|MadSci Network: Zoology|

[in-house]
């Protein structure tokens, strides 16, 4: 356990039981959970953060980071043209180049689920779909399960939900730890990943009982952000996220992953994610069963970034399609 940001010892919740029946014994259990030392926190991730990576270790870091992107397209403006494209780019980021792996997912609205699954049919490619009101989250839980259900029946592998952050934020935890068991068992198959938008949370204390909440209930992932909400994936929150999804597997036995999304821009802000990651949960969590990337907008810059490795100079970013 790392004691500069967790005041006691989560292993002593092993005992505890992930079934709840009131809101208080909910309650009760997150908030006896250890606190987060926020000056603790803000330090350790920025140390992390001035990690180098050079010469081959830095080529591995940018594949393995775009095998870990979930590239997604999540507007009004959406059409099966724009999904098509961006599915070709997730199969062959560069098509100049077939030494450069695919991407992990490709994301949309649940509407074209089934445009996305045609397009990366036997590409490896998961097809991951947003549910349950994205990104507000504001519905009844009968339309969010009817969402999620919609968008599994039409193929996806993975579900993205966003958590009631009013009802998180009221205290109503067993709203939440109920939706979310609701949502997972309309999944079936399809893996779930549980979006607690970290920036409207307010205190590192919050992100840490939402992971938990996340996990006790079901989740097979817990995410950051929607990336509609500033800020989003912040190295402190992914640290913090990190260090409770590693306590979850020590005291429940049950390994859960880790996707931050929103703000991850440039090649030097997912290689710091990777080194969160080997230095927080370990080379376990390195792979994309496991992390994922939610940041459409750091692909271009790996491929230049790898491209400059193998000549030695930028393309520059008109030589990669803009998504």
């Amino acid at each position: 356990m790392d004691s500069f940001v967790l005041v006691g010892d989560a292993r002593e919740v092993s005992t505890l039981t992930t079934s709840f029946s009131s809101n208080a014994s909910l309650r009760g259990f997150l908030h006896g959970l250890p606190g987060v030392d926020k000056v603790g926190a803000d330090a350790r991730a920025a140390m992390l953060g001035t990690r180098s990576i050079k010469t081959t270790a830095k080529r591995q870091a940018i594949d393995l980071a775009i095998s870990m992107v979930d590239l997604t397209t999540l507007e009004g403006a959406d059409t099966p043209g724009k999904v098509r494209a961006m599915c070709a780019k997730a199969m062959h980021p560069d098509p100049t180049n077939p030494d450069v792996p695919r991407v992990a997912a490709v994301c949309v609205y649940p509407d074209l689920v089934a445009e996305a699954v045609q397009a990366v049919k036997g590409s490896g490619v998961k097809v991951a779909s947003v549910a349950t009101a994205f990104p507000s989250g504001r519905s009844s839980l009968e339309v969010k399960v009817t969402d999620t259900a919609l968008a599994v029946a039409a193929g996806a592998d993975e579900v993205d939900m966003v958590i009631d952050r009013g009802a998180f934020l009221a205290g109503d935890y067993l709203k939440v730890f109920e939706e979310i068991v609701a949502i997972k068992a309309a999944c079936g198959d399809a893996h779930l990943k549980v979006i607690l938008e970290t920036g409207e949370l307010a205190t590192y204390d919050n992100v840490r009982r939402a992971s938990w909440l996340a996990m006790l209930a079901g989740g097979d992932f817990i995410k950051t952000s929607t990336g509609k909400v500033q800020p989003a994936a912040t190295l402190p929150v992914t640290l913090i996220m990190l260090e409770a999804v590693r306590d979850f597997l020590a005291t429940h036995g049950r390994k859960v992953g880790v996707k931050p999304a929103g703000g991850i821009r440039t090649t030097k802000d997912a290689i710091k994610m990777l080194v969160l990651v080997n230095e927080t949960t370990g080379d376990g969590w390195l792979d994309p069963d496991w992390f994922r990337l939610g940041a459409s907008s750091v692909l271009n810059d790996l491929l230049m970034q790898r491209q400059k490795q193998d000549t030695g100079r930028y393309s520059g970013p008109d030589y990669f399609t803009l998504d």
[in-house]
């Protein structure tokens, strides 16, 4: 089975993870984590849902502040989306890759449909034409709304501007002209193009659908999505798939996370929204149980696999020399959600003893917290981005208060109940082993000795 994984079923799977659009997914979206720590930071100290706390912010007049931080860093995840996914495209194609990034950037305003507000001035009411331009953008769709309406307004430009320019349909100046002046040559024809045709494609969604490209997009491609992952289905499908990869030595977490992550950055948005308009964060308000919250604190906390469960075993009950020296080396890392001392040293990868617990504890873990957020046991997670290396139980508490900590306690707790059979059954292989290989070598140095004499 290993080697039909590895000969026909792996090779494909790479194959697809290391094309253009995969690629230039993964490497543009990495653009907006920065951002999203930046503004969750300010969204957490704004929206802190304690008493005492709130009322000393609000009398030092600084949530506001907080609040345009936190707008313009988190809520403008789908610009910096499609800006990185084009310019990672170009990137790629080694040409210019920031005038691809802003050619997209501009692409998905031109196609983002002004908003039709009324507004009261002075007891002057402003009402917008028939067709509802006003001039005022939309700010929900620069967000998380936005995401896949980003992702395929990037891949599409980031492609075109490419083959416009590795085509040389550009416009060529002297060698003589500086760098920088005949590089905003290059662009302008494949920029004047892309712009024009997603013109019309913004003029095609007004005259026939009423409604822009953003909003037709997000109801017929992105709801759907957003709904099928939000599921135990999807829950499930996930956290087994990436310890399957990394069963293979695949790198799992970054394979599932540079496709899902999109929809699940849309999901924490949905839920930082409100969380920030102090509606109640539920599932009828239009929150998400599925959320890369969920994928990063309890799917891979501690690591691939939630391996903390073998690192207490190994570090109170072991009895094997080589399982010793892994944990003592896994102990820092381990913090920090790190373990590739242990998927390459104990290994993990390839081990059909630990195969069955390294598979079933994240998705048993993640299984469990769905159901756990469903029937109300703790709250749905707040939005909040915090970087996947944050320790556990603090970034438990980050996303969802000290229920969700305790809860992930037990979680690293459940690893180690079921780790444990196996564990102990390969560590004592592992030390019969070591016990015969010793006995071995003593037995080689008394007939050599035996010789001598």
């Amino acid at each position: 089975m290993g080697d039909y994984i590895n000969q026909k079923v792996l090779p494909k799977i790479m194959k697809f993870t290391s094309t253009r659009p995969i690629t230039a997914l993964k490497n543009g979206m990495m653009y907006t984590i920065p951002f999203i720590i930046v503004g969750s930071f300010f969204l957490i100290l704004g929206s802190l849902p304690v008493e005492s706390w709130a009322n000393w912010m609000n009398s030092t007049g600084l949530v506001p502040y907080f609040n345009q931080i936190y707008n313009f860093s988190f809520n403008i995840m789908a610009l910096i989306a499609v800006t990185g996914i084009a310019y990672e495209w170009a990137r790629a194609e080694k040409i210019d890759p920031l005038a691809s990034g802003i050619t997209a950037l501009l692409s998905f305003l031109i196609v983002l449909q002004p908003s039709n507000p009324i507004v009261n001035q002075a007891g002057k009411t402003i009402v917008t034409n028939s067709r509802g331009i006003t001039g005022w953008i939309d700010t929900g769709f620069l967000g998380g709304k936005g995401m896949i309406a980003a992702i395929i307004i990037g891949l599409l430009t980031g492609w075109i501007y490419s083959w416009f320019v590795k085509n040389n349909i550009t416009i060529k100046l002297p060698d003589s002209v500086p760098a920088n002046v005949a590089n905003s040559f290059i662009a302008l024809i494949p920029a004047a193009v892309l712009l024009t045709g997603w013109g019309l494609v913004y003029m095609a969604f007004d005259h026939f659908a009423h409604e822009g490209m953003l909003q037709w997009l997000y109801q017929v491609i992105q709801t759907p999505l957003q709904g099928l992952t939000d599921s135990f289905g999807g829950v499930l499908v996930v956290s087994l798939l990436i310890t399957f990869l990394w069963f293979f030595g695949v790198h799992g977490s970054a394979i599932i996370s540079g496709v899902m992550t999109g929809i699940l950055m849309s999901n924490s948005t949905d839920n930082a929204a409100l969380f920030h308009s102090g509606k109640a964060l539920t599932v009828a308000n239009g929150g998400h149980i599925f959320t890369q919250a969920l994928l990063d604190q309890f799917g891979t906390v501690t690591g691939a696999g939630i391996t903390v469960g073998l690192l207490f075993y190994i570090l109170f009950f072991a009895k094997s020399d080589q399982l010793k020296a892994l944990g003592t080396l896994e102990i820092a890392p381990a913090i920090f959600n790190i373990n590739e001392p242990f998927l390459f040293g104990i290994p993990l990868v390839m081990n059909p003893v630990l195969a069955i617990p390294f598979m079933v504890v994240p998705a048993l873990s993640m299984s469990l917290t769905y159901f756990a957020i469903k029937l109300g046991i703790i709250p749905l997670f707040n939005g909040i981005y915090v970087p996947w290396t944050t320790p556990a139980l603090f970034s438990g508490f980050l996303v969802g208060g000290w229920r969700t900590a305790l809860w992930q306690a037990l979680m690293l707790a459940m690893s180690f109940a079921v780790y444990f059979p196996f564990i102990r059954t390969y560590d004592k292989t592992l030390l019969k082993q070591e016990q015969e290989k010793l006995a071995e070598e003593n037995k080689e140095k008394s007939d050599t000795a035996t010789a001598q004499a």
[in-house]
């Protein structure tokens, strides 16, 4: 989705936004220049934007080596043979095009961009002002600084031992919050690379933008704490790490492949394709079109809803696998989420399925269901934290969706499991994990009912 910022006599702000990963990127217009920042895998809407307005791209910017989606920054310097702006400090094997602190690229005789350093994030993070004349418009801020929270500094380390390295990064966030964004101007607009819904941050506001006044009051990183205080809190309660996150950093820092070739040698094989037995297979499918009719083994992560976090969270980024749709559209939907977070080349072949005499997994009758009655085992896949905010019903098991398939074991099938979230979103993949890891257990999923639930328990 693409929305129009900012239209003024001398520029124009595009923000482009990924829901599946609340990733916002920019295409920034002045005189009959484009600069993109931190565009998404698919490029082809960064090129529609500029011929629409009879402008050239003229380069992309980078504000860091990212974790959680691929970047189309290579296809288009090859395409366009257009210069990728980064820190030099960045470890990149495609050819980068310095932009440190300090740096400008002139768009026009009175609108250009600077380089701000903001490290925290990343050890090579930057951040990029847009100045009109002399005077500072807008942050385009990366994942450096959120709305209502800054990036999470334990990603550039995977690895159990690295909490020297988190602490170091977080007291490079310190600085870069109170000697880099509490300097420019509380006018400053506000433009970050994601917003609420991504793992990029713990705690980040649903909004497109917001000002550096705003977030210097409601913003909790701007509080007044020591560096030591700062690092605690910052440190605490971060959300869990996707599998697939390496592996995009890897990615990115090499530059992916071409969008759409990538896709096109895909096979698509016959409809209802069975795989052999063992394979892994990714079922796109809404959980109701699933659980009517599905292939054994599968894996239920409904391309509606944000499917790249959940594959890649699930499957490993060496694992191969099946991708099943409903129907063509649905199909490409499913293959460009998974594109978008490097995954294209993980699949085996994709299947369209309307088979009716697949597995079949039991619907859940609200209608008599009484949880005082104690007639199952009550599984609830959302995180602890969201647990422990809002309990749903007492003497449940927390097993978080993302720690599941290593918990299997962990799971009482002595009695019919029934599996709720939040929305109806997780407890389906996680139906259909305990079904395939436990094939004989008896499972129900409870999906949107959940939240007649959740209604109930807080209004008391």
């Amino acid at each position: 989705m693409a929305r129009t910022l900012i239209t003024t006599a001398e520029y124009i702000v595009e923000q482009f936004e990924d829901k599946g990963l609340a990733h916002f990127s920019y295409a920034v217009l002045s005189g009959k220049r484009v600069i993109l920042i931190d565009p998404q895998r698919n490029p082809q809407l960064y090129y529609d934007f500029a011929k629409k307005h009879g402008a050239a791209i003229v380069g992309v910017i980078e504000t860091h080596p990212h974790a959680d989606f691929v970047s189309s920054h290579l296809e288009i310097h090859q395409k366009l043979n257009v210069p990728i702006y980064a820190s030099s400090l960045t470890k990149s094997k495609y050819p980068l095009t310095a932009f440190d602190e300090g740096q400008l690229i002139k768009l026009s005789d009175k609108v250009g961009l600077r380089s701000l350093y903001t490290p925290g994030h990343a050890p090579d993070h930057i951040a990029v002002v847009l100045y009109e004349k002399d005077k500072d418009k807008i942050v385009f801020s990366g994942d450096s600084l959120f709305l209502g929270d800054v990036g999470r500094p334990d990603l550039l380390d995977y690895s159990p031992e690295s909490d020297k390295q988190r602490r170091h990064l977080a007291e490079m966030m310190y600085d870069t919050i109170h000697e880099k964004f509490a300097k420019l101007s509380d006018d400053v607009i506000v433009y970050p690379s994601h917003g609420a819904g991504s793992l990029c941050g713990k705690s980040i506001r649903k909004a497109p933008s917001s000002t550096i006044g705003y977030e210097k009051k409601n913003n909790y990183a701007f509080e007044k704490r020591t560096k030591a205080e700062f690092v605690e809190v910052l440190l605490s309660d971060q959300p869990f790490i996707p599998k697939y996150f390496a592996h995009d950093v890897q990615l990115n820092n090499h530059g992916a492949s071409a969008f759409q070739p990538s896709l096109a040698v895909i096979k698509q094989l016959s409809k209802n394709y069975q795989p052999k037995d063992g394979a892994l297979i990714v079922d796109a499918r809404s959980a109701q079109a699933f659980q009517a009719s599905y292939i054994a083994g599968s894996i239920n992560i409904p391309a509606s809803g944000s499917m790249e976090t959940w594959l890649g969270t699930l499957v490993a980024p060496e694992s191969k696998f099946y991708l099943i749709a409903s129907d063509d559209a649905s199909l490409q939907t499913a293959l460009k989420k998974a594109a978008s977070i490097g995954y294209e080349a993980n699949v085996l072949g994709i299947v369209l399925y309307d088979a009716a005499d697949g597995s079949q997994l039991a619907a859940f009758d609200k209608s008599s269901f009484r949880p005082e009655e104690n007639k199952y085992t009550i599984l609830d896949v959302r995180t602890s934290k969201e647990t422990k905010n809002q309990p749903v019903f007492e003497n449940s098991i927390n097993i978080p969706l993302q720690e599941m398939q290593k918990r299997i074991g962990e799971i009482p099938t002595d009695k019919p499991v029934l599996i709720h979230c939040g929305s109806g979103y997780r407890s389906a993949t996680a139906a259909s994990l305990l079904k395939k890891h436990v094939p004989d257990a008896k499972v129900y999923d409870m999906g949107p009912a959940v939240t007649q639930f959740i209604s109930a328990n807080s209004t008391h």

Tom, Thanks for your question, it is interesting to compare the adaptations of bats and birds for flight. Firstly, nearly all bones from all classes of vertebrate except fish are hollow when studied as decomposed or thoroughly cleaned specimens (and some fish bones are, too). In other words, animals had discovered that tubes are structurally much more efficient than solid rods long before engineers did ! Bird bones are actually hollow (air filled) in the living animal, presumably for lightness, but air also circulates within their skeleton and may assist with respiration. Mammal bones, while 'hollow' in that the solid parts of limb bones are tubular, are usually filled with fatty or "white" marrow, which is different from the "red marrow" at the ends of the bones where blood cells are manufactured. The large quantity of fat within large mammal limb bones makes them very difficult to clean thoroughly. Some parts of mammal bones, such as the sinuses in the skull, are air filled. Bats have marrow in their bones, just like any other mammal, but the extreme narrowness of their bones means that the marrow-filled cavities are proportionally smaller than in other mammals, effectively giving them lighter bones than other mammals, an alternative adaptation for flight.
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